los angeles guest suites

 

pom couscous

pom steak

Corn Chowder and Buttermilk Cheddar Biscuits

by Ann Nichols
Print Email

chowder.jpgWhere I live, it is very, very cold. There are icicles on the trees, cars must be started at least 10 minutes before one actually wishes to make the first foray of the day, and everyone has boots with tread, a shovel, and backup pair of gloves. This morning, sidewalks and streets were covered with a sheet of ice, and we semi-seriously contemplated getting to church by sliding down the hill from our house. (Not that my life is all that Norma Rockwell-ian, but we actually do live at the top of a hill, and our church is more or less at the foot of said hill).

On a Sunday night when it’s been gray and cold forever, and the promise of the holidays is gone along with the first, unsullied snow, dinner needs to provide more than fuel. Demoralized persons (particularly those returning to school tomorrow after a blissful vacation) require something to lift the spirits in a way that cannot be accomplished with meatloaf or macaroni. Saving the demoralized requires something a little more interesting, a little more labor-intensive, and definitely farther outside the box.

Tonight, therefore, I used two of my Christmas gift cookbooks and made Corn Chowder and Buttermilk Cheddar Biscuits. The Corn Chowder recipe, quite different from my standard chowder-making routine, is from a strange and wonderful book called "Eat Me: The Food and Philosophy of Kenny Shopsin", about which more later. The Buttermilk Cheddar Biscuits are from Ina Garten’s "Barefoot Contessa: Back to Basics."

Cook this stuff. I suppose that if you are languishing in tropical heat somewhere you may not want chowder and biscuits, but no matter where you find yourself physically, if it’s wintery in your soul, this meal will make you strong enough to live another day and like it.

 

Corn Chowder
From Eat Me: The Food and Philosophy of Kenny Shopsin by Kenny Shopsin and Carolynn Carreno

6 slices bacon
1 baking potato, cut into 3/8 inch cubes
1/4 cup clarified butter, regular butter or ghee
2 cups frozen corn
1 big yellow Spanish onion, finely chopped
2 carrots, finely chopped
3 tablespoons cornmeal
A pinch of Pumpkin pie spice
3 cups any stock or broth
1/2 low-fat cup shredded cheese
3/4 cup heavy cream
2 tablespoons grated Parmesan cheese, or more to taste
salt and pepper

Cook the bacon until very crisp in a heavy saute pan over very high heat. Remove the bacon from the pan. Add the potato cubes to the rendered fat and cook, shaking the pan occasionally, until they are very crisp and brown on all sides.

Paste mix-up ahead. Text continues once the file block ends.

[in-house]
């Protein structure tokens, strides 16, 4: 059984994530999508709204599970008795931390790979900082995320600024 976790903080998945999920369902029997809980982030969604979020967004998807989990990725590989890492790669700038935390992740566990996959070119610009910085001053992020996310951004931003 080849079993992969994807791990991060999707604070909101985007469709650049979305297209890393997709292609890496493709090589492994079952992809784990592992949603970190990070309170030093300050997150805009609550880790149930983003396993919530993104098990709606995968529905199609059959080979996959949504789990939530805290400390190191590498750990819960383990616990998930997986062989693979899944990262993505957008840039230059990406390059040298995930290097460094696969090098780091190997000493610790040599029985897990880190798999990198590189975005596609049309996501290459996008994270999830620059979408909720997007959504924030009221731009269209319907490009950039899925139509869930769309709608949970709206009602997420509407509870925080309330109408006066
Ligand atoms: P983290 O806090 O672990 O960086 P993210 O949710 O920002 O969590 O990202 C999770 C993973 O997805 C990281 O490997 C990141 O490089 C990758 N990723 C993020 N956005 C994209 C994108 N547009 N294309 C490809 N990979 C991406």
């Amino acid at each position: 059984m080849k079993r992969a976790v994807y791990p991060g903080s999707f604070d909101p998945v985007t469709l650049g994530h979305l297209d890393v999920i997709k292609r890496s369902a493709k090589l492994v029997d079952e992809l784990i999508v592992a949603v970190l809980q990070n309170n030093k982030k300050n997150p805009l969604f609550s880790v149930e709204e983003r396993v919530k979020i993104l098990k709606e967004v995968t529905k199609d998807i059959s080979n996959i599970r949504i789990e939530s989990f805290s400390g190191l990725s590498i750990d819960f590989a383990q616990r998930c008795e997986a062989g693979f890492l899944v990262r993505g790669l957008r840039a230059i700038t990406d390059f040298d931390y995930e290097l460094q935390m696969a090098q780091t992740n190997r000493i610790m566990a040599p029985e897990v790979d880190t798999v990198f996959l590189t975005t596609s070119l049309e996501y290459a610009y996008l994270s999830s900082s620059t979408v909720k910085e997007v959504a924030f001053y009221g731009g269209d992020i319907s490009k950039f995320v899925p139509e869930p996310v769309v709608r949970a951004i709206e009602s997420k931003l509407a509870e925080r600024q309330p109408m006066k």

Heat the butter in a large saucepan (I used my soup pot) over high heat. Add the corn, onion, carrots and (if you like) other vegetables like arugula, spinach or green beans. Cook on high heat for about 1 minute, but don’t let anything burn. Add the cornmeal and pumpkin pie spice and stir. Add the stock, cheddar cheese and cream and bring the soup to a simmer. Reduce thge heat to low and simmer until the carrots are tender, about 5 minutes.

Just before serving, stir in the Parmesan, potato and bacon. Don’t stir too much or wait too long to serve thge soup so that the bacon and potatoes will stay crisp. Season with salt and pepper, if desired.

Serves 4.

 

Buttermilk Cheddar Biscuits

Adapted from "Barefoot Contessa: Back to Basics" by Ina Garten

2 cups All-purpose flour
1 tablespoon baking powder
1½ teaspoons kosher salt
1½ sticks cold, unsalted butter, diced
1/2 cold buttermilk, shaken
1 cold extra-large egg
1 cup grated extra-sharp Cheddar
1 egg beaten with 1 tablespoon water or skim milk

Preheat oven to 425°F.

Place 2 cups flour, baking powder and salt in the bowl of an electric mixer fitted with the paddle attachment. With the mixer on low, add the butter and mix until the butter is the size of peas.

Combine the buttermilk and egg in a small glass measuring cup and beat lightly with a fork. With the mixer still on low, quickly add the buttermilk mixture to the flour mixture and mix only until moistened. in a small bowl, mix the Cheddar with a small handful of flour and, with the mixer still on low, add the cheese to the dough. Mix only until roughly combined.

Dump out onto a well-floured board and knead lightly, about 6 times. (It’s normal that it will not stick together at first). Roll the dough out to a rectangle 5 x 10 inches. With a sharp, floured knife, cut the dough lengthwise in half, and across in quarters, making 8 rough rectangles. Transfer to a baking sheet lined with parchment paper (I just used my silicone pan liners). Brush the tops with the egg wash, sprinkle with sea salt, and bake for 20-25 minutes, until the tops are browned and the biscuits are cooked through. Serve hot or warm.

Serves 8 in theory, but 4 in reality.

Add comment


Security code
Refresh

Restaurant News

The Edison Bar
Los Angeles
by Lisa Dinsmore

edisonmain.jpgMy husband and I are lovers of the grape, so we rarely indulge in hard alcohol, especially since it’s usually more costly and the bars in Los Angeles don’t exactly cater to our age range. It’s...

Read more...
A Tasting at Il Fornaio
Los Angeles
by David Latt

ilfornaiowine.jpgWe had planned to spend New Year's Eve with friends and family but the flu and changes in schedules left us on our own. The New Year deserves to be celebrated, so we organized a dinner the first...

Read more...
"Breakfast at Berthillon"
Paris
by Brenda Athanus

paris_france-interior.jpg When was the last time you ate something that made time stop and took you back to your childhood? Berthillon  in Paris is a dreamy ice cream shop on the Isle St. Louis that will do just...

Read more...
Pizza by Certe
New York
by Libby Segal

certelogo.jpgWould you eat there
On a lunch break?
Would you eat there
For the earth’s sake?

I would surely eat there on a lunch break
I would surely eat there for the earth’s sake.
How could you resist—green...

Read more...